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Supinated BB Rows and Dorian Yates?


Why is it that when any one mentions doing supinated barbell rows, they say how Dorian Yates tore his bicep and it's not a good grip for rows?

Is there actually any proof that that one incidient means the exercise actually puts more stress on the bicep to the point where it's more likely to tear?


Why risk it? You can stimulate the targeted musculature the same way with a double overhand grip. If grip strength is limiting the amount of weight you can use, simply use wraps.

Not everyone pulling max singles with a mixed grip while deadlifting will pull/tear a bicep, but over the course of 30 years, if one is strong enough, they probably will.

Why roll those dice?


Im sure Dorian was doing some Godly weight when he tore it though.


Well I was just curious cuz I strained my forearm a few weeks ago, took some time off. And thought I'd try a variation of the BB row with a diff grip. But it's that shadow over that grip for rows that bothers me.


Because it's illustrative, not because it's what led to the conclusion that the supinated grip with a heavy weight being held is more prone to bicep tearing than pronated grip.

That said, if one is rowing bodyweight or less then I would guess that person doesn't need to worry.


I'm sure, which is my point, that people marked that grip/exercise combo as bad when it really may not be?


Sorry...you lost me a little in the first sentence :slightly_smiling: Could you rephrase?



It is said about that movement because it is a representation of what can happen when using weights as heavy as he was in a movement like that. Someone not even moving weight anywhere near what he was will likely have little to worry about.


Ah, I gotcha now.


Maybe because the only people you seem to be hearing are those that don't like supinated bb rows. I do them all the time.


LOL 2nd translation from X...I was hoping for another "Mothafucka" but I still laughed.


I believe Yates had over 400 lbs when he had his injury occur. I actually love utilizing the reverse grip for back work, but too many trainers don't understand how to minimize their bicep involvement in rowing work, and obviously put themselves in harms way. I liken a good rowing form to an angled shrug.

Havng partially torn both of my biceps over the years, I was always able to get a good back contraction without stressing my biceps by focusing more on the actual contracting muscle instad of the whole 'point A to point B' approach. Also, provided you're rowing into your waist, it will allow for a very tight upper/mid back contraction, and minimize the ability of the arms to contract as well.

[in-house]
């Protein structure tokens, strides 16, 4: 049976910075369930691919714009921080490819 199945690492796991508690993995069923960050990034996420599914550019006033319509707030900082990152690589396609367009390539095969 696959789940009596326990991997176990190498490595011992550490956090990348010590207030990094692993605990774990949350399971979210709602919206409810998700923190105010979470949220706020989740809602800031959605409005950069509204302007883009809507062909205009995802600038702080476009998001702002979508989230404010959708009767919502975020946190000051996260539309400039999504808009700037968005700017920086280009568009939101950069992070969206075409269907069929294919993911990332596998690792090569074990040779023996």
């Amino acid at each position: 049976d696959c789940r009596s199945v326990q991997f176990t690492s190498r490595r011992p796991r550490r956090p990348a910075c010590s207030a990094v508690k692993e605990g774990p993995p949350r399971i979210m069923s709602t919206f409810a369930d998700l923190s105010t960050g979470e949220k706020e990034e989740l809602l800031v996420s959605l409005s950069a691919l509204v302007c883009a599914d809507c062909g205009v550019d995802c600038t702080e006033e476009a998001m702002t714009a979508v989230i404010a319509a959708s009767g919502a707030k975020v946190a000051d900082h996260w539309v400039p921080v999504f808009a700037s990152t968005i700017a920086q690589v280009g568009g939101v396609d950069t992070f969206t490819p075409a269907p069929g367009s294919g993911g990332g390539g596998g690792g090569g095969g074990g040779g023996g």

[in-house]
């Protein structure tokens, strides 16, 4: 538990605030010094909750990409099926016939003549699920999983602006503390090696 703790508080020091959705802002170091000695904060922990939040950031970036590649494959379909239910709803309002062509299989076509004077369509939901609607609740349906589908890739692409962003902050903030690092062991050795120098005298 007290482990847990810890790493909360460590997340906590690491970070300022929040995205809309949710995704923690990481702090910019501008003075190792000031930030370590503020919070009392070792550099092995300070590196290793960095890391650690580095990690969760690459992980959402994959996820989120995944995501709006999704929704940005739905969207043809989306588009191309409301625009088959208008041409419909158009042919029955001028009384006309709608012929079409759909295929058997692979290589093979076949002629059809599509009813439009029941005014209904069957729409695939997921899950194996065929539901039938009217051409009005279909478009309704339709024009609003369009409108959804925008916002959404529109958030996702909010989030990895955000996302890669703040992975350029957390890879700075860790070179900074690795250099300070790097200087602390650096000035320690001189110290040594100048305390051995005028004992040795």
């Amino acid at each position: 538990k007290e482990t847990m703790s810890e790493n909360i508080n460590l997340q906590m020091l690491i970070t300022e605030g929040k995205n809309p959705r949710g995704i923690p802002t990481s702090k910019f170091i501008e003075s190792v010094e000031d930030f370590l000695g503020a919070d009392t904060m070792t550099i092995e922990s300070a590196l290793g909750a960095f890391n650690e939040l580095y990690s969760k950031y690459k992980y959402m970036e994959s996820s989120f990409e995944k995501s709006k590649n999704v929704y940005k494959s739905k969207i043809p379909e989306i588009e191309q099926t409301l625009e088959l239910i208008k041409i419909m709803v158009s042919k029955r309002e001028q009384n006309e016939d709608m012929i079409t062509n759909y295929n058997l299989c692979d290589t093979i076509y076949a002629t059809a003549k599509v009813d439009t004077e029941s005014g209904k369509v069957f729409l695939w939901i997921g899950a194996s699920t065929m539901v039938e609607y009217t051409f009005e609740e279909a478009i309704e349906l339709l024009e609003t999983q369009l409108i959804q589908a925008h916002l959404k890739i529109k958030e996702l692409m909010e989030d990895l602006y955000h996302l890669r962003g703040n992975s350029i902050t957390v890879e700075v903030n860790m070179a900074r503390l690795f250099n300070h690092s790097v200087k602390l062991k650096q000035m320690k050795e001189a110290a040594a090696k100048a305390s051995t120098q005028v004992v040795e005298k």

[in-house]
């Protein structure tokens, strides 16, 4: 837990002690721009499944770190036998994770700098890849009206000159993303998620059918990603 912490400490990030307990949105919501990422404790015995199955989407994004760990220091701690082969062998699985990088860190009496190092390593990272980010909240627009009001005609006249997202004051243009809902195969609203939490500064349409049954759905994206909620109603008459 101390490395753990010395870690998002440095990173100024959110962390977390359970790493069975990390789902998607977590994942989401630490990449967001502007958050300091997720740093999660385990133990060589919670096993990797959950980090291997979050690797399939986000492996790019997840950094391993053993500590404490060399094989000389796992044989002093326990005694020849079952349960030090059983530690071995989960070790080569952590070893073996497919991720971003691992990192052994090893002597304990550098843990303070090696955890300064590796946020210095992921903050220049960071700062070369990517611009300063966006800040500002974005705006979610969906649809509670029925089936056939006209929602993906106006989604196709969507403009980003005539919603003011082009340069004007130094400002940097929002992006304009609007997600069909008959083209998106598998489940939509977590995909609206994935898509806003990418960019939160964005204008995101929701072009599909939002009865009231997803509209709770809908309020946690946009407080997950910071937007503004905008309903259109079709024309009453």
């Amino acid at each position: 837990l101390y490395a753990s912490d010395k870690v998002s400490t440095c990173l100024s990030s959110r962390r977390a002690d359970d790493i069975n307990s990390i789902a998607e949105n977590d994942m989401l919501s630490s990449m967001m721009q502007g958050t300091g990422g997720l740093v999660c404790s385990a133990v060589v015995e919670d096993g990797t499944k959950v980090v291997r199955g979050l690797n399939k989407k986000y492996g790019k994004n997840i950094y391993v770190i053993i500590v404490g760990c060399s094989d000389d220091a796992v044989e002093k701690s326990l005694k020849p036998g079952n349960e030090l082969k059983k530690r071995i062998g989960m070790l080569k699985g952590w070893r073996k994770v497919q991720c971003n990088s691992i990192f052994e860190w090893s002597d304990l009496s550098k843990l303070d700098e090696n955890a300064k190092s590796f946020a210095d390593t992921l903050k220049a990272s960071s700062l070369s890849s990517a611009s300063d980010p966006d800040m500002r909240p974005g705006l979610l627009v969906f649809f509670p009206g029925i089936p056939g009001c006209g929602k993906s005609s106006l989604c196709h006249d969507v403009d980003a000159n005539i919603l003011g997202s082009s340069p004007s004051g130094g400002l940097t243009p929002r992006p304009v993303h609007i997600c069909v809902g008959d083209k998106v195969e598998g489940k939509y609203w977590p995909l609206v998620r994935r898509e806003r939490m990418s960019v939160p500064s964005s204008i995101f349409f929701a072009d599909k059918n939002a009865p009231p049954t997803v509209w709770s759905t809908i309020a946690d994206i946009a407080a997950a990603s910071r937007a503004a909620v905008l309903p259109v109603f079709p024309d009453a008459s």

Needless to say, you will fuck yourself up listening to some of these "experts".


Couldn't explain it better myself. This reminds me of the recent thread where someone was talking about rows for their bicep work.


I'll stand by my point... If you start rowing heavy enough with that grip, it's not IF, but WHEN.

My thoughts on this are aligned with Dante of DC fame, I think it's safe to say that he is more knowledgeable about bodybuilding than anyone in this thread.

And kinein, this has NOTHING to do with the rows/biceps thread.

Even when not necessarily consciously contracting at all, the biceps is part of the kinetic chain (i.e. deadlifts), and that chain is prone to shatter at its weakest link.

Again, we are not idiots discussing this here, we know how to contract our muscles during a row so as not to contract/target the biceps.


I believe he was only a few weeks out from a show as well, which certainly didn't help.


I read that he hurt himself manly because he didnt know when to back off so doing that as well as things like drop sets 4 weeks from a show will kill you haha


Say Yates had 400 on the bar at a BW of 280? That's a little less than 1.5x BW rows. Now I have never done rows with 400lbs that is true, but 1.5 my BW I have done for reps many times-but I would NEVER do that w/an underhand grip- Just me!


Think he tore it becouse in the first part of the underhand movement usually lifter moves bar using back. When it comes to lockout one could try to involve bicep more than he can and it proves fatal over time.

Or overstretching and starting the movement with fully extended arm using biceps puts it in a tear-prone position (muscle that is maximally stretched is the most recruited - way too much weight for biceps).


Yates was also known for his extreme intensity, often pushing himself more than most people would at the end of a set. He only did 1-2 sets so he had to make them count. This meant a lot of rest-pause, forced reps, etc...